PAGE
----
The Sheroes of the Minibus Taxi Industry
While the minibus taxi industry in South Africa is dominated by men, there is a place for women, as operators, drivers, administrators, and vendors. Although many women face adversity in the industry, they work hard and long hours to prove their worth.
Most of the female Taxipreneurs are in their position by default after the death of their husbands who owned taxis. Taking over any business is tough, but to command the respect of drivers and other operators, these women have proved their worth by being strong and fighting for what is theirs.
Women in the minibus taxi industry would like to see more representation of the executives of the associations – to enable women to have a real say in how the associations are run. SA Taxi has invested billions into empowering female entrepreneurs in the industry, assisting to create female-owned SMEs, and financing vehicles. Group Communication Executive, Maroba Maduma, believes that increasing the presence of women in the industry will uplift the communities they support.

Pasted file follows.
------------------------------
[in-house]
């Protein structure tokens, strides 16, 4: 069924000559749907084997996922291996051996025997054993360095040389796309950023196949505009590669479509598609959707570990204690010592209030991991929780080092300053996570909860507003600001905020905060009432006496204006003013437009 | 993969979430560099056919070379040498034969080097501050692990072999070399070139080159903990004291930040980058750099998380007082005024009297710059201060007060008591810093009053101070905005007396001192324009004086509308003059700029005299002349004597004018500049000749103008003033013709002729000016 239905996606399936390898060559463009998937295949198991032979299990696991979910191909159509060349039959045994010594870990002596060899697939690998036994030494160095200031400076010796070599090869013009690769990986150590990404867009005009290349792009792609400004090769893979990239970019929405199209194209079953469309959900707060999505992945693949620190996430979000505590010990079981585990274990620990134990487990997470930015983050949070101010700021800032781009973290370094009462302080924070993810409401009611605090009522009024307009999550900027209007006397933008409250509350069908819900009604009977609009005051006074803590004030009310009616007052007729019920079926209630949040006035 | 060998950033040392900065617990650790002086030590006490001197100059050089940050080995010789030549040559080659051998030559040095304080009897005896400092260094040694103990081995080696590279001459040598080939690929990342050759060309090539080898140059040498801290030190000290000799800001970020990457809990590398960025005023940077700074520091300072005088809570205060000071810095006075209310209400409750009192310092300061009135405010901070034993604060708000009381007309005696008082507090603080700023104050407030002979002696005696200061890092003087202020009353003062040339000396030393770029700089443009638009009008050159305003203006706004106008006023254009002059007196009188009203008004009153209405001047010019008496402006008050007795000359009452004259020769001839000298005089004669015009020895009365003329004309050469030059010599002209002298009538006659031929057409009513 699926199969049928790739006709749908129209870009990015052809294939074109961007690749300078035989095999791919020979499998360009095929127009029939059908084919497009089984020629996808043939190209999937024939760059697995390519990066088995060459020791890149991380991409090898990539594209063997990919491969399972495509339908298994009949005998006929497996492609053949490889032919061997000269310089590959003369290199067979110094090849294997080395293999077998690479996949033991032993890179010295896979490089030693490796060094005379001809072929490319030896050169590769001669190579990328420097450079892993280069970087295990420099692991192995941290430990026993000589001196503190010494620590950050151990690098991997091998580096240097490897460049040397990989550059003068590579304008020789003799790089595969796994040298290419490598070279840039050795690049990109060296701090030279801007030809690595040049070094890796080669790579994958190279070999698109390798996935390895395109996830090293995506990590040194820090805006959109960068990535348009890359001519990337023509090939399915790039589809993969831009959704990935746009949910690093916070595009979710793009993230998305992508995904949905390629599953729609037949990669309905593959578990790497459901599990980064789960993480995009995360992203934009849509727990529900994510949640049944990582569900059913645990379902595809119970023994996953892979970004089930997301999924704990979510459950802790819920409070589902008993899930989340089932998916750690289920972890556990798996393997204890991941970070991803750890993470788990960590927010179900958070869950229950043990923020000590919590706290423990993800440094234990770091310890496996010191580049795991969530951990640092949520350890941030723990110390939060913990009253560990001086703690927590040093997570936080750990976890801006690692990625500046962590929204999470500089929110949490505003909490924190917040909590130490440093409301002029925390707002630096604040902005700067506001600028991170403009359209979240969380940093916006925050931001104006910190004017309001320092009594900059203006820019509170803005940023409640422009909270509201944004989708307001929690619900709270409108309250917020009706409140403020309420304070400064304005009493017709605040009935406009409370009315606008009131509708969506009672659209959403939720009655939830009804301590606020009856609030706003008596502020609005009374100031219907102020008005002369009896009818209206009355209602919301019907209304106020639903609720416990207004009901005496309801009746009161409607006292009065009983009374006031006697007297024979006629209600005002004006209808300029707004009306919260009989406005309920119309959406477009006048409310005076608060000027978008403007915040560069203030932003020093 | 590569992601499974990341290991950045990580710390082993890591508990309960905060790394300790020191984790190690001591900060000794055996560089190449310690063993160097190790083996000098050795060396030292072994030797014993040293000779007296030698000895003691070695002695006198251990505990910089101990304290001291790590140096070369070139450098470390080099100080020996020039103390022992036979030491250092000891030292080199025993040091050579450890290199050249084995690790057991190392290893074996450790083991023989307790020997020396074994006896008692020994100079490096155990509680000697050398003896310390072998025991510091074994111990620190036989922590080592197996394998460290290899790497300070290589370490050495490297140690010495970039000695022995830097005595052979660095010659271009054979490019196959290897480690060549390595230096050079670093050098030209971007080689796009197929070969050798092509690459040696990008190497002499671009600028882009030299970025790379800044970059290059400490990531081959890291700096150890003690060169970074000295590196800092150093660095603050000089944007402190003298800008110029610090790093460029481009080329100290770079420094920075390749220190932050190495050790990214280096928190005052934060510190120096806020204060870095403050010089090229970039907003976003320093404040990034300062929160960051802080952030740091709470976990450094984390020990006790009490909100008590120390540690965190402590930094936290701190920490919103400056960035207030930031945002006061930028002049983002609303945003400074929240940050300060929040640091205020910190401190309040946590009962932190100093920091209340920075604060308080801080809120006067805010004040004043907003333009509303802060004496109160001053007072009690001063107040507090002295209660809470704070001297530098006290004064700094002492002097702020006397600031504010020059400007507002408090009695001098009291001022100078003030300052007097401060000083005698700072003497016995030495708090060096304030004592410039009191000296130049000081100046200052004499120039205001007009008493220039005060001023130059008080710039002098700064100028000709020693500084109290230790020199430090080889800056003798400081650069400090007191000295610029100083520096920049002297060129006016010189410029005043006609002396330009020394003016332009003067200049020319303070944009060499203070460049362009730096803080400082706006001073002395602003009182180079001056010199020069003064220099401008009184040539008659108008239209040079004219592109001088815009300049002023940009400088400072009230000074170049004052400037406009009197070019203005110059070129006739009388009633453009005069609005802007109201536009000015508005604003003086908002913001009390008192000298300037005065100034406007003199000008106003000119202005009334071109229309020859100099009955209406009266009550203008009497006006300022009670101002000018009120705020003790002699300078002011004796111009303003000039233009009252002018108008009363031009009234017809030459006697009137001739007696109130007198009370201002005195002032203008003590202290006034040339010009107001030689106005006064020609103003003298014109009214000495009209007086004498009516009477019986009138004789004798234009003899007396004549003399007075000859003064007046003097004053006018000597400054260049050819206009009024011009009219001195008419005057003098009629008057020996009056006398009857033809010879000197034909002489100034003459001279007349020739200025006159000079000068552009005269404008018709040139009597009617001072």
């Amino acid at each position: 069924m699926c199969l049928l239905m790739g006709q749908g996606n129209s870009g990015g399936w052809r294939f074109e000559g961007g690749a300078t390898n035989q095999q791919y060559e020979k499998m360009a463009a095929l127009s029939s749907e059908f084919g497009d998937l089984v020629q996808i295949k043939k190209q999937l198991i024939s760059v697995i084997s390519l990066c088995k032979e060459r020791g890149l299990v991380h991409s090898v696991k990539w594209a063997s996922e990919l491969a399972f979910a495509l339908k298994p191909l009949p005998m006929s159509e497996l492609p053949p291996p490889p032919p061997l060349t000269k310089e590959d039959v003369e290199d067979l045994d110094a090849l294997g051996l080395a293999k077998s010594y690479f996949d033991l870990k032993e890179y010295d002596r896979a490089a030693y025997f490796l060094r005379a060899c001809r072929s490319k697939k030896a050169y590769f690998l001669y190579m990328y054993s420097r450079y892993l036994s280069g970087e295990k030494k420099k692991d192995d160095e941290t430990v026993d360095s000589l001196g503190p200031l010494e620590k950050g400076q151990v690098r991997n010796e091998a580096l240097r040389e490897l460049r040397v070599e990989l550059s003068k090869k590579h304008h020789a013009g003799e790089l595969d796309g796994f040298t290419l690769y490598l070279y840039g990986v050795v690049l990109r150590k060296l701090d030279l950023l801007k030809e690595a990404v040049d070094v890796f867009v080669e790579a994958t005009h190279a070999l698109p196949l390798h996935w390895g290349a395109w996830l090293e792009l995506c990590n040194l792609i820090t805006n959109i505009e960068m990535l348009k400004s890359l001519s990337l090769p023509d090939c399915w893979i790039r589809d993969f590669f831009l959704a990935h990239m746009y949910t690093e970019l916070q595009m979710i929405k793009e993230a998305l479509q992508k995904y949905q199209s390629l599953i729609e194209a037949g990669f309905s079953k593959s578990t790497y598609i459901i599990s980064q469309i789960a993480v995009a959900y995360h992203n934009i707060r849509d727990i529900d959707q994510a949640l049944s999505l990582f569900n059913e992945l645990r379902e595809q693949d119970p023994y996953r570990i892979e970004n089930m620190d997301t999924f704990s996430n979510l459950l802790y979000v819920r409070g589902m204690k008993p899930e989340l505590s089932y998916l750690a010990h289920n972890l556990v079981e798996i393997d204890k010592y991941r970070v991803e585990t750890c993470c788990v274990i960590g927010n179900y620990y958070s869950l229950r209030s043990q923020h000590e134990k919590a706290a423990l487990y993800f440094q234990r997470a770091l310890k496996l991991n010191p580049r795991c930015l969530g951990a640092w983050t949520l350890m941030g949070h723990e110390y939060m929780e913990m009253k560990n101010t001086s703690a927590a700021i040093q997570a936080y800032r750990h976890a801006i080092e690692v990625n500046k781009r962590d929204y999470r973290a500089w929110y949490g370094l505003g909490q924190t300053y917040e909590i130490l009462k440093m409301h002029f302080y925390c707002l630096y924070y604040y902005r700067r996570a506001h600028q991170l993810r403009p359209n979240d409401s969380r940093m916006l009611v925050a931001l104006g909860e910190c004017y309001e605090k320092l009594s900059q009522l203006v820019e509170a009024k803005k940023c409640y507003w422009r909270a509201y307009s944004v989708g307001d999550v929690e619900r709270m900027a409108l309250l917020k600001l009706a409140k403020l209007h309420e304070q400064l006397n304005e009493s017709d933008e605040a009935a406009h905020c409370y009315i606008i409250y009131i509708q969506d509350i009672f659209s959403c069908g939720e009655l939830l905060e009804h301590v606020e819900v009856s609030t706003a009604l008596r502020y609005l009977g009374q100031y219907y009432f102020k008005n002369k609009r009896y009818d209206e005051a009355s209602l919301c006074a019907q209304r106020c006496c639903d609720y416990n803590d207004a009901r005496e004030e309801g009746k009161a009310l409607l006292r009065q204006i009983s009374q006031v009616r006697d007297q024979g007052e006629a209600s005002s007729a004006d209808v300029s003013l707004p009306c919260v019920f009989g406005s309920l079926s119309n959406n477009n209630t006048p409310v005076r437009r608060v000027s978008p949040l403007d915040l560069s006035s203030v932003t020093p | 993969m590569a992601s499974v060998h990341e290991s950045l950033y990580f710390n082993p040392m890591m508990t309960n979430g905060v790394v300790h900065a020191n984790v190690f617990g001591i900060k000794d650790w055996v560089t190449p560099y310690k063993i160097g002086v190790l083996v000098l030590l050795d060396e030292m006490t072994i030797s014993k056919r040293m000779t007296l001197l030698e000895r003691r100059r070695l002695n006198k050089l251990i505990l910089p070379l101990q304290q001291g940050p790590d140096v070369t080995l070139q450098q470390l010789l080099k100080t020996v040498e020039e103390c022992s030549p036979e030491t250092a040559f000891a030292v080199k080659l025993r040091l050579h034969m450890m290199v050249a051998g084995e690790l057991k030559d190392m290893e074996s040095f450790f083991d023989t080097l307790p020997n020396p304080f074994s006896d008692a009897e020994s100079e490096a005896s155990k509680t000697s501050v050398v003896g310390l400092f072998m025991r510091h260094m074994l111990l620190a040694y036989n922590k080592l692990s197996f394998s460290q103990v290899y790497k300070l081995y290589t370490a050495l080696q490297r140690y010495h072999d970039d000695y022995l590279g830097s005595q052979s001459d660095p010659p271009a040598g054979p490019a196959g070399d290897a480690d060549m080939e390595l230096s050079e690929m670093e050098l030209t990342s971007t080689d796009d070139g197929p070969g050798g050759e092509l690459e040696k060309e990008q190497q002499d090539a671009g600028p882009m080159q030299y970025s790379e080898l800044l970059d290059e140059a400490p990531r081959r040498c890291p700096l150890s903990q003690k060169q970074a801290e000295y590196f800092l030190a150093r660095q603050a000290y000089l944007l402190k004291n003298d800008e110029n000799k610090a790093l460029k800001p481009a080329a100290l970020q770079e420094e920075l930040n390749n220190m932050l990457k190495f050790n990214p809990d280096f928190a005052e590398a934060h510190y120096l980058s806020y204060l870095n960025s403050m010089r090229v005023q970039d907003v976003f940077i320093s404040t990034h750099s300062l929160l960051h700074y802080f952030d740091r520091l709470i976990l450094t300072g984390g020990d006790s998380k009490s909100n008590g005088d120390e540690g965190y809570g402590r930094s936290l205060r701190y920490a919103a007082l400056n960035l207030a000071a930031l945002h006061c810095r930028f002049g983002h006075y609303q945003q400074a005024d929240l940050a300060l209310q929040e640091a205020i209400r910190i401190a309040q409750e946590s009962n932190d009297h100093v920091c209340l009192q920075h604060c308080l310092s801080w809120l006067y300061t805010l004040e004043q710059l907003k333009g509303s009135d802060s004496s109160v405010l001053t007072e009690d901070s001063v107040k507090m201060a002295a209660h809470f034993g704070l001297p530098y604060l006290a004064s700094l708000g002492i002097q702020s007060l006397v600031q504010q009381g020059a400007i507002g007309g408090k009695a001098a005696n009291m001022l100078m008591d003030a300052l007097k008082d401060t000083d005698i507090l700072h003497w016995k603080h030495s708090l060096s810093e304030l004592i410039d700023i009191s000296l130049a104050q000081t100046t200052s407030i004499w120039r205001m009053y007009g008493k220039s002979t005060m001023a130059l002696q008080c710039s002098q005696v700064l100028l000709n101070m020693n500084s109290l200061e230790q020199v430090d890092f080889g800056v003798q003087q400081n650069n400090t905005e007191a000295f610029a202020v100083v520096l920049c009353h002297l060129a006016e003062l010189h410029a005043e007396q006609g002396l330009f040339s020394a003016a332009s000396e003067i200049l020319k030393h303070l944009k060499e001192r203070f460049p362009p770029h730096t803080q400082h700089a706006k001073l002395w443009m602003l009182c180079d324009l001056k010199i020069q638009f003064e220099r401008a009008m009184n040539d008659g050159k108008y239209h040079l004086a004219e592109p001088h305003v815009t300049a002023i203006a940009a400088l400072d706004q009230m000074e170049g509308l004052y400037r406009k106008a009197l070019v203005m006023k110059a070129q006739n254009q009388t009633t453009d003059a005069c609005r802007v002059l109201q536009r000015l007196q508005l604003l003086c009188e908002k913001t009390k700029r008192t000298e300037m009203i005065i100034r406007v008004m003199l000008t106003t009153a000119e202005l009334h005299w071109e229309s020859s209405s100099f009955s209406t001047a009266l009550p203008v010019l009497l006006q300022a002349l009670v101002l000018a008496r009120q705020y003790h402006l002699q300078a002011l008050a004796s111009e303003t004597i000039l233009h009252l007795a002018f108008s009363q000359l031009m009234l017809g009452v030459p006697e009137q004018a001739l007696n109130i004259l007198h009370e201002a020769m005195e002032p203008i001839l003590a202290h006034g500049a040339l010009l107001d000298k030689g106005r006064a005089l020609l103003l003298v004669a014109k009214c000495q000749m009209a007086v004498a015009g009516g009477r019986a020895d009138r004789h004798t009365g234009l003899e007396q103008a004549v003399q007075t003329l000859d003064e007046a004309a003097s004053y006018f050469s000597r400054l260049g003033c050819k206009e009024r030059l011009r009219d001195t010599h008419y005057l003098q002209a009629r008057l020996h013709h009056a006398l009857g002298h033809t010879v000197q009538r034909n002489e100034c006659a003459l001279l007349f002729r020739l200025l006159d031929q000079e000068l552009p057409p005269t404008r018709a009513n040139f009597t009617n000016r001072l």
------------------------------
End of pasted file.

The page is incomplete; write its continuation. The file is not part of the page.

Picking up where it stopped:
There are numerous challenges in South Africa’s highly gendered minibus taxi industry. The proposed regulation of the industry, although opposed by many, will hopefully pave the way for more women to enter the industry’s labour force, promoting a greater gender balance.
Lorraine Sifuba, the gender affairs Chairperson at the National Taxi Alliance (NTA), helped to develop the first female charter, which serves as a guideline for women operators. Thandazile Buthelezi, Chairlady for the Nqutu Pioneer Taxi Association, helps women obtain operating permits, as well as assistance with deceased ownership transfers. She believes that women are less aggressive than their male counterparts, and of a non-violent nature – traits that the industry desperately needs.
In the meantime, the Sheroes found in the minibus taxi industry soldier on – representing a strong female front, as drivers, operators, and vendors that supply valuable services to commuters and employees of the industry. Although in the minority, these proud women show that it is possible to break into a traditionally male-dominated sector.